For decades, the business of publishing fiction didn’t seem to change much. In fact, for a major industry, it stayed stuck solidly in practices decade after decade, with only slow and often minor-seeming shifts. But now something changes daily in this business.
The point of this blog is to try to explain why some myths exist and why some bad information gets taught still by very smart people. And I hope the best way to show this is to just show the changes in agents over the years.
So let me take on once again the biggest and most powerful myth of all: Agents. And how we writers got into this mess.
Follow along with the changes in writers and agents from 1940 until today.
In the era around 1940, literary fiction agents existed, but only in a minor way. Fiction writers still dealt directly with editors, often going to their offices. Some agents worked with writers for Hollywood and some agents worked with a few writers to deliver manuscripts to New York editors for writers who lived outside of New York. But agents did very little else. And they took 10% when they did manage to place a story for a writer.
95% or more of all writers sold their own manuscripts directly to editors.
By the era around 1970, fiction agents had worked into a more solid position in the business, since many fiction writers now lived outside of New York and the numbers of writers and books published was exploding. The fiction publishing industry had gotten past the huge distribution collapse of 1958 and was settled.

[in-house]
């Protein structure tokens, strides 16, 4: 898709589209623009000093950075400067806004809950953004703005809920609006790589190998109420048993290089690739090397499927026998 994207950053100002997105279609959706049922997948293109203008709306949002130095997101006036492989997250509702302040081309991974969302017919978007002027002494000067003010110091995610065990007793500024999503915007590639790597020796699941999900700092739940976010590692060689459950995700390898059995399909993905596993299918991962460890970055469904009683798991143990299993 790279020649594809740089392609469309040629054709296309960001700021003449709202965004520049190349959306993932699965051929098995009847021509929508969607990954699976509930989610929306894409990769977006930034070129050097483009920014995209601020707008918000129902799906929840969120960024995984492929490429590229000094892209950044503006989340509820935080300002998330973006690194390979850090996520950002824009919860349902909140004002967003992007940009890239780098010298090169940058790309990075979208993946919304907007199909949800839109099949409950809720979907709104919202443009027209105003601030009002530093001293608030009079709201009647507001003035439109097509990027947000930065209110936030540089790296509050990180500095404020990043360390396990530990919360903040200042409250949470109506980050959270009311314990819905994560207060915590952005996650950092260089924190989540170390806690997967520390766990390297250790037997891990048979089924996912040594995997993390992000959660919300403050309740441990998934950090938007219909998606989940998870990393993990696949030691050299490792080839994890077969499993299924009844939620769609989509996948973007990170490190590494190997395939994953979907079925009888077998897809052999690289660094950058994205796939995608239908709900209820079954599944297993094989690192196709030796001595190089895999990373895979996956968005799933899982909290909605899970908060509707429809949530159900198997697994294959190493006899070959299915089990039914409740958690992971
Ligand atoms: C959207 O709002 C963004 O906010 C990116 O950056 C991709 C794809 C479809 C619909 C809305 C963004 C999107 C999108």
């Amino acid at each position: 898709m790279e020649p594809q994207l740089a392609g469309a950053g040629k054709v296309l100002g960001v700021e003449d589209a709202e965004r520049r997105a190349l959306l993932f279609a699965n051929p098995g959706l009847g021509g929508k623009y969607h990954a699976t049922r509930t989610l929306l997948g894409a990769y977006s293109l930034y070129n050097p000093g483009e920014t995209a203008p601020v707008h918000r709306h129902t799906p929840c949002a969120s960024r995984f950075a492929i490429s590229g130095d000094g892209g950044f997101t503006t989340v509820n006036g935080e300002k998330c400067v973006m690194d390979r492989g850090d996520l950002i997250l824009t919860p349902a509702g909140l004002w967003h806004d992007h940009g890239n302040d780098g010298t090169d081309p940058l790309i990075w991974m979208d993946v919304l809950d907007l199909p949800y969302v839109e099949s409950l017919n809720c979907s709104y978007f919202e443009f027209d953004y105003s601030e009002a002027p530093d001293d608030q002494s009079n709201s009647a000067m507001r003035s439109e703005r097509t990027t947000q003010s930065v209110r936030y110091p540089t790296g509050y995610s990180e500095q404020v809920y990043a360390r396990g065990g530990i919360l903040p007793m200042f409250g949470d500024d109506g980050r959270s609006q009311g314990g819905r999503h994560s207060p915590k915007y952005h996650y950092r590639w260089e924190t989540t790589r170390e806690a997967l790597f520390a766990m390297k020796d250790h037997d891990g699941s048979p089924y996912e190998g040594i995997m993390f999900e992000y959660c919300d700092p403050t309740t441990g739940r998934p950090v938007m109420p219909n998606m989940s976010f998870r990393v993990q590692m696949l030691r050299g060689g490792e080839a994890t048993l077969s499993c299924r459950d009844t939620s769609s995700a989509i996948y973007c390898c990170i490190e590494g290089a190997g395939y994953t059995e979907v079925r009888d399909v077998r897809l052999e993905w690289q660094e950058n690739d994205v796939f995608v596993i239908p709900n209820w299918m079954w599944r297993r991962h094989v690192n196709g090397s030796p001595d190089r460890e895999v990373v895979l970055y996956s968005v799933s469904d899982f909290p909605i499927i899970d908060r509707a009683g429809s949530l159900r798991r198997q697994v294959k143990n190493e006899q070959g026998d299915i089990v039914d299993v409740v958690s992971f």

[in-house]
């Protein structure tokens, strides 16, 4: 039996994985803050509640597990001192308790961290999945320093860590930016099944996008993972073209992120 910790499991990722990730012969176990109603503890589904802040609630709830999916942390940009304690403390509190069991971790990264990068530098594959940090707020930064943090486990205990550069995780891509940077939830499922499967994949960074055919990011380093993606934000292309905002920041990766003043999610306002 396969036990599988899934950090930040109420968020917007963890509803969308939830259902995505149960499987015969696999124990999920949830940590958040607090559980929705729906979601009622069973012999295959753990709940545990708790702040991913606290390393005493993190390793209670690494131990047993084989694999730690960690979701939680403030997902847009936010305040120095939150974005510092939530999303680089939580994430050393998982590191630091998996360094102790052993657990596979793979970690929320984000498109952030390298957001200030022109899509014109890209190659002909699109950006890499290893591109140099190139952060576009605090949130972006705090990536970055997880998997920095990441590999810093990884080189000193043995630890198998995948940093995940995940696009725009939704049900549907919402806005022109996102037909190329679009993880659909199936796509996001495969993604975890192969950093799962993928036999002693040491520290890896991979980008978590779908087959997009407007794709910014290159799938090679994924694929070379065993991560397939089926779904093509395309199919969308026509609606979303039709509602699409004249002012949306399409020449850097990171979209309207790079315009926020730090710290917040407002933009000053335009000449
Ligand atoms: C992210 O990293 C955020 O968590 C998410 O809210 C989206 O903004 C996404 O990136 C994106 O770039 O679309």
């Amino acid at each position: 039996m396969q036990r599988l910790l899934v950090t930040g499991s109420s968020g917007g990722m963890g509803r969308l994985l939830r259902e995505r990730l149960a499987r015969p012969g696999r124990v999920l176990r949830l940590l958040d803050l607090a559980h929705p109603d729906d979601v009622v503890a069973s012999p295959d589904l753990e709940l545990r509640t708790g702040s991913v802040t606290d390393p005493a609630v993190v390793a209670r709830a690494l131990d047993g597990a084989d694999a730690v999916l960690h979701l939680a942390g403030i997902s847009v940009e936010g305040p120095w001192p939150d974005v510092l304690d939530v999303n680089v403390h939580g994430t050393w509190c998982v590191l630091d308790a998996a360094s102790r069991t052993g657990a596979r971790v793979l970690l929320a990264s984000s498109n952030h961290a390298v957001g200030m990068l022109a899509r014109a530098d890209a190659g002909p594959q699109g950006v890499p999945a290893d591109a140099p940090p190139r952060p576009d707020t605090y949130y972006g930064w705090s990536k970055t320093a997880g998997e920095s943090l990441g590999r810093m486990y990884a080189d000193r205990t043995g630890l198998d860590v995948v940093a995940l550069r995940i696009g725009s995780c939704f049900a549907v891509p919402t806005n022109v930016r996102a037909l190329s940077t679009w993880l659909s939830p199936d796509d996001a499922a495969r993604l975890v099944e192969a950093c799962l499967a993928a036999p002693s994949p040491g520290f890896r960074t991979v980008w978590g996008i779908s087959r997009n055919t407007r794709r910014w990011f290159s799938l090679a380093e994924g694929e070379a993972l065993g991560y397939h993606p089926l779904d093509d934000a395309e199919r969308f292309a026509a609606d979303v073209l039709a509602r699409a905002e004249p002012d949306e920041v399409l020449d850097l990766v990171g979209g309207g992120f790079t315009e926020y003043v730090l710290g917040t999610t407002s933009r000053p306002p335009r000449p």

A fiction agent’s job during this period was to do the grunt work for most writers. The agent sometimes sold books by delivering a manuscript to an editor (usually by messenger across town after a phone call to the editor). But most books were sold in face-to-face between writers and editors, or direct pitches from writers, often over lunch or dinner. Not all, but most.
For beginning writers, they sent their books directly to publishing houses and into huge slush piles. Young editors were getting their starts in the slush piles of publishing. These slush piles often filled entire rooms in a publishing house. But the young editors could get a promotion by finding a book that would sell.
Also, some pretty underhanded agents were in business at this point, many charging reading fees. One major agency, The Scott Meredith Agency, had writers as first readers in their reading fee program. That program trained many of today’s major writers. Also Scott trained numbers of today’s major agents, be that good or bad.